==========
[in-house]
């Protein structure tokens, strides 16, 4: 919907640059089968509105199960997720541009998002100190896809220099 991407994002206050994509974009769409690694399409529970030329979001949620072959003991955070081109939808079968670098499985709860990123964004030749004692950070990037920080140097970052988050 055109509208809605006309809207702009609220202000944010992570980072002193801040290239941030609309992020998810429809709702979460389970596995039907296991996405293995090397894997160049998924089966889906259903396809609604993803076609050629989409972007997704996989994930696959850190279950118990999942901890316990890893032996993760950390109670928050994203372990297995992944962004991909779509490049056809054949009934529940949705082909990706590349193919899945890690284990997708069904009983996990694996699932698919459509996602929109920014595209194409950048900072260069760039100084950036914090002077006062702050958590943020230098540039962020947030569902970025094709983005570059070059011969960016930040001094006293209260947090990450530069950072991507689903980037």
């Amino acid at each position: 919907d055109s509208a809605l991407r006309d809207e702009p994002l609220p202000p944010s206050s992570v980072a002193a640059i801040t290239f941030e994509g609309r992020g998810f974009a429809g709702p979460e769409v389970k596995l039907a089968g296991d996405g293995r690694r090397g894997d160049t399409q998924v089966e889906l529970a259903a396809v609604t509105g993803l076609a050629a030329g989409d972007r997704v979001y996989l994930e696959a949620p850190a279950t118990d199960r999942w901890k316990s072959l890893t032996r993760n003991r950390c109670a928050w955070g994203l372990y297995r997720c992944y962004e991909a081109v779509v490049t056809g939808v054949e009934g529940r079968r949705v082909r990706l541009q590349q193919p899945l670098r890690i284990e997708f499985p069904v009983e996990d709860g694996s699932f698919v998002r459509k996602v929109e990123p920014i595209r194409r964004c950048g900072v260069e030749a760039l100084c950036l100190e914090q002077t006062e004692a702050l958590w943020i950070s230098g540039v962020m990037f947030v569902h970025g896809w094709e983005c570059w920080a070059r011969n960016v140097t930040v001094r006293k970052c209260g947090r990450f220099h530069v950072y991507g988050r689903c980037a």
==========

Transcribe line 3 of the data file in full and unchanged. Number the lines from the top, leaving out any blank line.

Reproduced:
């Amino acid at each position: 919907d055109s509208a809605l991407r006309d809207e702009p994002l609220p202000p944010s206050s992570v980072a002193a640059i801040t290239f941030e994509g609309r992020g998810f974009a429809g709702p979460e769409v389970k596995l039907a089968g296991d996405g293995r690694r090397g894997d160049t399409q998924v089966e889906l529970a259903a396809v609604t509105g993803l076609a050629a030329g989409d972007r997704v979001y996989l994930e696959a949620p850190a279950t118990d199960r999942w901890k316990s072959l890893t032996r993760n003991r950390c109670a928050w955070g994203l372990y297995r997720c992944y962004e991909a081109v779509v490049t056809g939808v054949e009934g529940r079968r949705v082909r990706l541009q590349q193919p899945l670098r890690i284990e997708f499985p069904v009983e996990d709860g694996s699932f698919v998002r459509k996602v929109e990123p920014i595209r194409r964004c950048g900072v260069e030749a760039l100084c950036l100190e914090q002077t006062e004692a702050l958590w943020i950070s230098g540039v962020m990037f947030v569902h970025g896809w094709e983005c570059w920080a070059r011969n960016v140097t930040v001094r006293k970052c209260g947090r990450f220099h530069v950072y991507g988050r689903c980037a």